To track down support requests, the One Identity Support Team might request you to collect system-state and debugging information. This information is collected automatically, and contains log files, the anonymized excerpt of the configuration export file of SPS, and various system-statistics. To generate a support bundle, navigate to Basic Settings > Troubleshooting > Create support bundle.
The exported file is a zip-compressed archive.
The name of the exported file is debug_info-<hostname>YYYYMMDDHHMM. Sensitive data like key files and passwords are automatically removed from the configuration files.
For details on how to create a support bundle, see: Collecting logs and system information for error reporting.
Collecting a snapshot of the past week's system-state information for the One Identity Support Team for troubleshooting and debugging purposes.
Collecting information about a specific error by generating data for a defined time interval where the event that causes the error is reproduced. This is also used by the One Identity Support Team for troubleshooting and debugging purposes.
Debug logs, Connection logs and OS logs of the past week, one file per day. If there are too many events in a day, the log file in the support bundle only contains a truncated version of the connection logs. In this case, the complete log file is only accessible at /var/log/messages-<day>.
An excerpt of the configuration export file:
The anonymized version of the configuration XML file
System-state information (for example, version details, statistics, memory usage, system warnings, and so on).
List of core files. This list might indicate previous system crashes.
RAID controller information.
To increase the log level of the non-connection-related events, for example, to add the commands executed by the SPS web interface to the logs, enable debug level logging at Basic Settings > Management > Verbose system logs > Enable.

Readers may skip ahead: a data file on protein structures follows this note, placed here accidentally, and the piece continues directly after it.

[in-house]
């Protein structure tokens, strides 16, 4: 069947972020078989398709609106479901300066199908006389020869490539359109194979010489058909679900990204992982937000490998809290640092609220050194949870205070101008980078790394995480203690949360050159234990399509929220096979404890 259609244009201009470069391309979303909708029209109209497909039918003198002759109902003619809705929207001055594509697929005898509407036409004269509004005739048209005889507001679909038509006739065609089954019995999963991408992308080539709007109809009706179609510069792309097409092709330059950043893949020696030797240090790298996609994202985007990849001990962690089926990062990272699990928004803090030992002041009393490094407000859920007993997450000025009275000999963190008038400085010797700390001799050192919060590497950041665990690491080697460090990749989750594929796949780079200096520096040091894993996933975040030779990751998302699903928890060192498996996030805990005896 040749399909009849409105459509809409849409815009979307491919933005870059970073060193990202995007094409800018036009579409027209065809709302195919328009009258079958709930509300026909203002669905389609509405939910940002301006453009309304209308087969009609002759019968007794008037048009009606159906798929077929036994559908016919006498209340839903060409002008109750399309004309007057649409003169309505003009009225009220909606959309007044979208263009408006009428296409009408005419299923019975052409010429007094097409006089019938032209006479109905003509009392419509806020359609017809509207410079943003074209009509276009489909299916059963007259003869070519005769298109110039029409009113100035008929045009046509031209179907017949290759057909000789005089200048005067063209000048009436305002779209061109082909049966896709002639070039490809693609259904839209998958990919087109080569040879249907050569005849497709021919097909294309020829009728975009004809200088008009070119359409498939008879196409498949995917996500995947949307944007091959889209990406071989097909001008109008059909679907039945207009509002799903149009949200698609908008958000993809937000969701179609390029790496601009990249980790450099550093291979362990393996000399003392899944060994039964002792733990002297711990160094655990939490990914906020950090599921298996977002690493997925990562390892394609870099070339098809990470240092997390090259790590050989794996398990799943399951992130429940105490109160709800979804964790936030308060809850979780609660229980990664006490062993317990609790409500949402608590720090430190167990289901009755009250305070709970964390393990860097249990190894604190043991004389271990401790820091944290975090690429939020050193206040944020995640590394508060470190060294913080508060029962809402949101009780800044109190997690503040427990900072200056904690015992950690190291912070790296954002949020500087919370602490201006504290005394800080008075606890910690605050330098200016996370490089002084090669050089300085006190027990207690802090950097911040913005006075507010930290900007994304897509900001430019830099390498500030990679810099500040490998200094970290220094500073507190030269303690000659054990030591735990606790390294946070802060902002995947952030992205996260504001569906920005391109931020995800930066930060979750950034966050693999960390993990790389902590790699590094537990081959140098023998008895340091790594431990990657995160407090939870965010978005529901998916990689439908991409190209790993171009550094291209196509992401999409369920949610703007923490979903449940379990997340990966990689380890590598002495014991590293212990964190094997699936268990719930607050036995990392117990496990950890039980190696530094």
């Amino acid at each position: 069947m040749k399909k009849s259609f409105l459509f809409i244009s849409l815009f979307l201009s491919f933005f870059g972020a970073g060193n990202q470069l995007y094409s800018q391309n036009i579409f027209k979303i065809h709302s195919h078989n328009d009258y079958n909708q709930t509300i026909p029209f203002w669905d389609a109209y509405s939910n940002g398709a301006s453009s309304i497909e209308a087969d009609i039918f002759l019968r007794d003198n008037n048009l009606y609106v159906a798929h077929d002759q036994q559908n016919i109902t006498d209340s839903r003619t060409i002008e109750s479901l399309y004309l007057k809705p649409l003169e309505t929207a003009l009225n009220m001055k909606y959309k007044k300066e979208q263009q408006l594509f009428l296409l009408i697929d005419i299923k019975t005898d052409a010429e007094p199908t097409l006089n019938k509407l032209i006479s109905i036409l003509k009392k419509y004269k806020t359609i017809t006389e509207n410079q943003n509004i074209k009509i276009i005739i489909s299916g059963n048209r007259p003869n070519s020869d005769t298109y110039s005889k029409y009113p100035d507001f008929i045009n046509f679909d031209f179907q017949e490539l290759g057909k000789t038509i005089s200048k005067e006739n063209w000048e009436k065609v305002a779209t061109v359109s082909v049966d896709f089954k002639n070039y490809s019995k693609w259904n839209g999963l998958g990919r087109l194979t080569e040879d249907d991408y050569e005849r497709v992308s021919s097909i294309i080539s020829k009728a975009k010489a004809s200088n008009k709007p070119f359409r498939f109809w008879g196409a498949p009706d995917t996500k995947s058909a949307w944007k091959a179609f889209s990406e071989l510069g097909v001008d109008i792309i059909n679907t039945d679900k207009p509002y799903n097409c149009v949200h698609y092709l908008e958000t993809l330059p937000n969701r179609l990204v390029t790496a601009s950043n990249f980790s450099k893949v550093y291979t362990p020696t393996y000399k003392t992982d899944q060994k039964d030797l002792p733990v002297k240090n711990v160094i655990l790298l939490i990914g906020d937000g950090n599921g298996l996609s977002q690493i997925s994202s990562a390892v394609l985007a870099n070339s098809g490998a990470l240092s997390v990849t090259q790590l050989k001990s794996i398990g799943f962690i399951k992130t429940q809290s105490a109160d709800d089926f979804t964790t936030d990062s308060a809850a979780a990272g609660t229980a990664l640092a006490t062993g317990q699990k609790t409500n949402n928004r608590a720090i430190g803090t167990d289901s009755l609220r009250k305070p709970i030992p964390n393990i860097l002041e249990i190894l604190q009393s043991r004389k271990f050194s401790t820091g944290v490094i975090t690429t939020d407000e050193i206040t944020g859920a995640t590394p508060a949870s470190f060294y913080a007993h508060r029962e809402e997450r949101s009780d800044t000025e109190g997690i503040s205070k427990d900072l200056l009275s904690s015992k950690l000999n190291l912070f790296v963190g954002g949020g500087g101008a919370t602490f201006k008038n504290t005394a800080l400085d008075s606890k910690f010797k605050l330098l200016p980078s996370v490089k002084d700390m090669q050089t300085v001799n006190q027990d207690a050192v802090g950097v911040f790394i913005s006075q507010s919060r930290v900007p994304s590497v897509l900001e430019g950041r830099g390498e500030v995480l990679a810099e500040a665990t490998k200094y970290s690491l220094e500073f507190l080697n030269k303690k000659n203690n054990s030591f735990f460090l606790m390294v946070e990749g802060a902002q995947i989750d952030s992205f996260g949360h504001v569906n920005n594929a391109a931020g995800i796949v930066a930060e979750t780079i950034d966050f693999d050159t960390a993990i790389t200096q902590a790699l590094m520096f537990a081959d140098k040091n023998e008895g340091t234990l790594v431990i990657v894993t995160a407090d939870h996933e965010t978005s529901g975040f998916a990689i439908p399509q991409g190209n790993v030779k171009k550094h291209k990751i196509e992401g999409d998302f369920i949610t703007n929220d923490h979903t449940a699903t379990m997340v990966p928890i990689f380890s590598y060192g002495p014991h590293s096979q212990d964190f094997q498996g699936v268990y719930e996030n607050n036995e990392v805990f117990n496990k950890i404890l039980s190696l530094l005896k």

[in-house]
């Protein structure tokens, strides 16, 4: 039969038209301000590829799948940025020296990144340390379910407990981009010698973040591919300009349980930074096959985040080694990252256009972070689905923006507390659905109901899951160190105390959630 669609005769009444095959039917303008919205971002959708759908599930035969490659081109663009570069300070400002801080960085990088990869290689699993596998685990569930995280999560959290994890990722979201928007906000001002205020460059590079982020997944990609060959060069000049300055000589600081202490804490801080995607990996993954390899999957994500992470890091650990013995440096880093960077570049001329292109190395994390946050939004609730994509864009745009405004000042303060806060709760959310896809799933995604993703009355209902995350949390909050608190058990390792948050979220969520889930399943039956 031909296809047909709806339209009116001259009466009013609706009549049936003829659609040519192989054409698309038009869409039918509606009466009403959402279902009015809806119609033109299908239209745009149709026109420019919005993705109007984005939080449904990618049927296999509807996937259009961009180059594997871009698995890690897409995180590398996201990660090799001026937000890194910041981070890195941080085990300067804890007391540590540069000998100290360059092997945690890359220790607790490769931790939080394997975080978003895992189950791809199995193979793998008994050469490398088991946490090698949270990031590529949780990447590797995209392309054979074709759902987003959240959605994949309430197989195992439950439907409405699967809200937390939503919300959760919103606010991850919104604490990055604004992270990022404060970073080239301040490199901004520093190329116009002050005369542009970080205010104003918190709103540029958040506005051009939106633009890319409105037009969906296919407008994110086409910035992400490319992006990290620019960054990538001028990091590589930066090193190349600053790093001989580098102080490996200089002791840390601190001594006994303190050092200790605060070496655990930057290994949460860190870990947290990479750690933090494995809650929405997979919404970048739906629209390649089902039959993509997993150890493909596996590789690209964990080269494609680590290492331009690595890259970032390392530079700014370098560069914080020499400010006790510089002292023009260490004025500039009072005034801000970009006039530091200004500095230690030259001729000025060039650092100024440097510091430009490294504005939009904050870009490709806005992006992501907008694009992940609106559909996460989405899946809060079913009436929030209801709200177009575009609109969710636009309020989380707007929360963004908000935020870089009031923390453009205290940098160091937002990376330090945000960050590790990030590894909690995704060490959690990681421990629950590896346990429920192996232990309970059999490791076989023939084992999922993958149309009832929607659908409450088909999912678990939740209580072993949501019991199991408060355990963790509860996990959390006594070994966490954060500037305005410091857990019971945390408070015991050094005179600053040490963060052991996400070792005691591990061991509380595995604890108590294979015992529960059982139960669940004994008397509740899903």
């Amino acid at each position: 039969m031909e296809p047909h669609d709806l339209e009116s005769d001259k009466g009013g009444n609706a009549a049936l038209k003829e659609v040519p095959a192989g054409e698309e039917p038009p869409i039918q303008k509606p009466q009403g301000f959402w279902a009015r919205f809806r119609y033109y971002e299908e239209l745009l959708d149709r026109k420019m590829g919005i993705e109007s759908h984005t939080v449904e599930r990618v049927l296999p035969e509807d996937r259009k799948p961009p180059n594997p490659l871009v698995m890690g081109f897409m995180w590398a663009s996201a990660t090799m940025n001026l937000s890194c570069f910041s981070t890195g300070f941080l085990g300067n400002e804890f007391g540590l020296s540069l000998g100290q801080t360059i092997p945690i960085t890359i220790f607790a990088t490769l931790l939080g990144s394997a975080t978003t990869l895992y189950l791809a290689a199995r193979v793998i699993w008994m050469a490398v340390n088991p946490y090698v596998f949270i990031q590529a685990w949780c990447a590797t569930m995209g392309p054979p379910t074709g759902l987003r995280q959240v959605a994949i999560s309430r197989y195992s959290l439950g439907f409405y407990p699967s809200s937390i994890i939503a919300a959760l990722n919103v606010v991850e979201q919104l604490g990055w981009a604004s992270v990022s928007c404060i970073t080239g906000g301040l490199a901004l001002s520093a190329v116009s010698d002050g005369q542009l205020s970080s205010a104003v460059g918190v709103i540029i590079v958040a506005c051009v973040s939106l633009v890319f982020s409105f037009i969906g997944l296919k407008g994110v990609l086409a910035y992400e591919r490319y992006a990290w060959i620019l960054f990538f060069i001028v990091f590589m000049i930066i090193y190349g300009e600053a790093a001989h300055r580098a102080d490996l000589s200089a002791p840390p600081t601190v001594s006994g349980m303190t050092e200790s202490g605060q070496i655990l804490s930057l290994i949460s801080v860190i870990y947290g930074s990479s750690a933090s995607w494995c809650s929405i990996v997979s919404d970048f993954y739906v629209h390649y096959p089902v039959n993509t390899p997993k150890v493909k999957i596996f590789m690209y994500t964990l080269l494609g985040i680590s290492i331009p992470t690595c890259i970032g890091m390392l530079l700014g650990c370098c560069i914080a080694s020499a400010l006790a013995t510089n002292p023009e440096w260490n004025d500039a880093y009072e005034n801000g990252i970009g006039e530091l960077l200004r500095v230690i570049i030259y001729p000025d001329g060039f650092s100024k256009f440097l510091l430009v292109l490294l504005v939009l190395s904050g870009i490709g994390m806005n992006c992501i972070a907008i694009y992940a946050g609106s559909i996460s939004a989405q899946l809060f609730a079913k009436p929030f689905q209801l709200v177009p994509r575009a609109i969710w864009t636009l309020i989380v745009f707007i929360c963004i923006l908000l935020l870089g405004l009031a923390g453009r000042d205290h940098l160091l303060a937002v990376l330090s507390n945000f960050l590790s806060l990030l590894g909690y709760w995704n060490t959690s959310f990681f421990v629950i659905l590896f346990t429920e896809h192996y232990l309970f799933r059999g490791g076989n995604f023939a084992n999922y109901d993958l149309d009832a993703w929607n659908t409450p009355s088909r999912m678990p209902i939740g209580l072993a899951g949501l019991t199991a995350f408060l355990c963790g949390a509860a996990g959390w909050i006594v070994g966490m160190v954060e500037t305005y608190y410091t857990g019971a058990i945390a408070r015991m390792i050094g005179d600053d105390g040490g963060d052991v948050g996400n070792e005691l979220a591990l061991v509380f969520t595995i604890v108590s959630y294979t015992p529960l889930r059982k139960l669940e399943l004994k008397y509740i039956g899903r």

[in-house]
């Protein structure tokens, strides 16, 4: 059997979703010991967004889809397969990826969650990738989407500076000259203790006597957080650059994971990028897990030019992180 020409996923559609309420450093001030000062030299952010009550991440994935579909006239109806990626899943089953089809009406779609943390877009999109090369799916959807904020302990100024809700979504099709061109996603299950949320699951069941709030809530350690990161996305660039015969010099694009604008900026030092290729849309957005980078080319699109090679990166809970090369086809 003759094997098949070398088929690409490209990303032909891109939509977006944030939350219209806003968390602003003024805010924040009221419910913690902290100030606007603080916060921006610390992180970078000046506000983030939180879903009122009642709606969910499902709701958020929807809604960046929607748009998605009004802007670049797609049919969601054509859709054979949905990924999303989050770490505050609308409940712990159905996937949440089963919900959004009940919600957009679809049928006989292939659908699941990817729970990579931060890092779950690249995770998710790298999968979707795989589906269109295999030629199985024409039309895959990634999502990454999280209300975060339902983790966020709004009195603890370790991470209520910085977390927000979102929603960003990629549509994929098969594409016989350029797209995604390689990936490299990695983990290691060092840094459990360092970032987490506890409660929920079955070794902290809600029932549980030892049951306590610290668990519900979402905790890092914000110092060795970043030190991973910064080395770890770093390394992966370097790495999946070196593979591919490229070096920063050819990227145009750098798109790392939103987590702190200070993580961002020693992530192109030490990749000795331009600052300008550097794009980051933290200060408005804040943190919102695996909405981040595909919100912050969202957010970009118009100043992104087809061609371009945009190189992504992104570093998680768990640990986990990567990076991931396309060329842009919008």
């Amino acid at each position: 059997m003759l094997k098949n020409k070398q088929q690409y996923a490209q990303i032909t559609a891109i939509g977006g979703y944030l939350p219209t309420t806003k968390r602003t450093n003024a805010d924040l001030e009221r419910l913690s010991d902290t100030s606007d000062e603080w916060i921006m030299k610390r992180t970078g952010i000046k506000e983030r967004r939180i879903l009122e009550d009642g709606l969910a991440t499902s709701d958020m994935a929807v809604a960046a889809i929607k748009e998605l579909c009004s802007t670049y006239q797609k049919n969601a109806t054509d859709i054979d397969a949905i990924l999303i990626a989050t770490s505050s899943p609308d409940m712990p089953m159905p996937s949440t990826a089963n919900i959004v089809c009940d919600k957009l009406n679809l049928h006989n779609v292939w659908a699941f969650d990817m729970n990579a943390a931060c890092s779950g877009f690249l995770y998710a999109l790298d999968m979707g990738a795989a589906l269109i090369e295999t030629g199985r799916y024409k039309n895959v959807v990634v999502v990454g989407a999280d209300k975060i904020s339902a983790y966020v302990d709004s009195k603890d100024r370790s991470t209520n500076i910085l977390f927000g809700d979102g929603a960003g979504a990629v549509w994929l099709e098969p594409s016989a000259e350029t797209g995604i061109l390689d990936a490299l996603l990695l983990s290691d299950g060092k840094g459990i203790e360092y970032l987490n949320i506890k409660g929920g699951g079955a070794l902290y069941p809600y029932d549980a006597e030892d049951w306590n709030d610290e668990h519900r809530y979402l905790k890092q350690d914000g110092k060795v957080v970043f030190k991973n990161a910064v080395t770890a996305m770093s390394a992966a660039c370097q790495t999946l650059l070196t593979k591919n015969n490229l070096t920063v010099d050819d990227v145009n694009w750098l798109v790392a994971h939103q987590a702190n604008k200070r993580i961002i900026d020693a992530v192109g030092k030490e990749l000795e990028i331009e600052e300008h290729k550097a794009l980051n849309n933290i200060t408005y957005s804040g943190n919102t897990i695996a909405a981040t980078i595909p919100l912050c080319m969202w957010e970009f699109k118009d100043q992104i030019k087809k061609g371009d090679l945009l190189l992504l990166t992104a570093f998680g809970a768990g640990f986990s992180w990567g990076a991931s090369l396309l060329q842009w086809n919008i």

These logs are accessible at /var/log/scb-<day>.
Our Support Team uses this to investigate the reasons behind a web user interface-related issue.
Logs generated by the SPS web interface.
System daemon logs.
Logs of periodic cron jobs.
The connection logs contain all connection-related information of the past week, one file per day. A file contains all logs for all connections for a single day.
The logging level of SPS can be set separately for every protocol. To change the verbosity level of SPS, navigate to <Protocol name> Control > Global Options.
These logs are accessible at /var/log/zorp-<protocol-name>-<day>.
The verbosity level ranges from 1 (no logging) to 10 (extremely detailed), with level 4 being the default normal level. To debug complex problems, you might have to increase the verbosity level to 6. Higher level is needed only in extreme cases.
High verbosity levels generate very large amount of log messages and might result in a very high load on the machine.
Around log levels 9-10, the logs can contain highly sensitive data, for example, passwords in plain text format.
Our Support Team uses this to investigate the reasons behind a failed connection.
Connection success/failure events
Other connection-related events
SPS automatically generates core dump files if an important software component (for example, Zorp) of the system crashes for some reason. These core dump files can be of great help to the One Identity Support Team to identify problems. When a core dump file is generated, the SPS administrator receives an alerting e-mail, and an SNMP trap is generated if alerting is properly configured (for details, see Configuring system monitoring on SPS and System logging, SNMP and e-mail alerts).
To list and download the generated core dump files, navigate to Basic Settings > Troubleshooting > Core files.
For details on core dump files, see: Gathering data about system problems.
The One Identity Support Team uses this to investigate the reasons behind a system crash.
The recorded state of the working memory of a computer program at a specific time, generally when the program has crashed or otherwise terminated abnormally.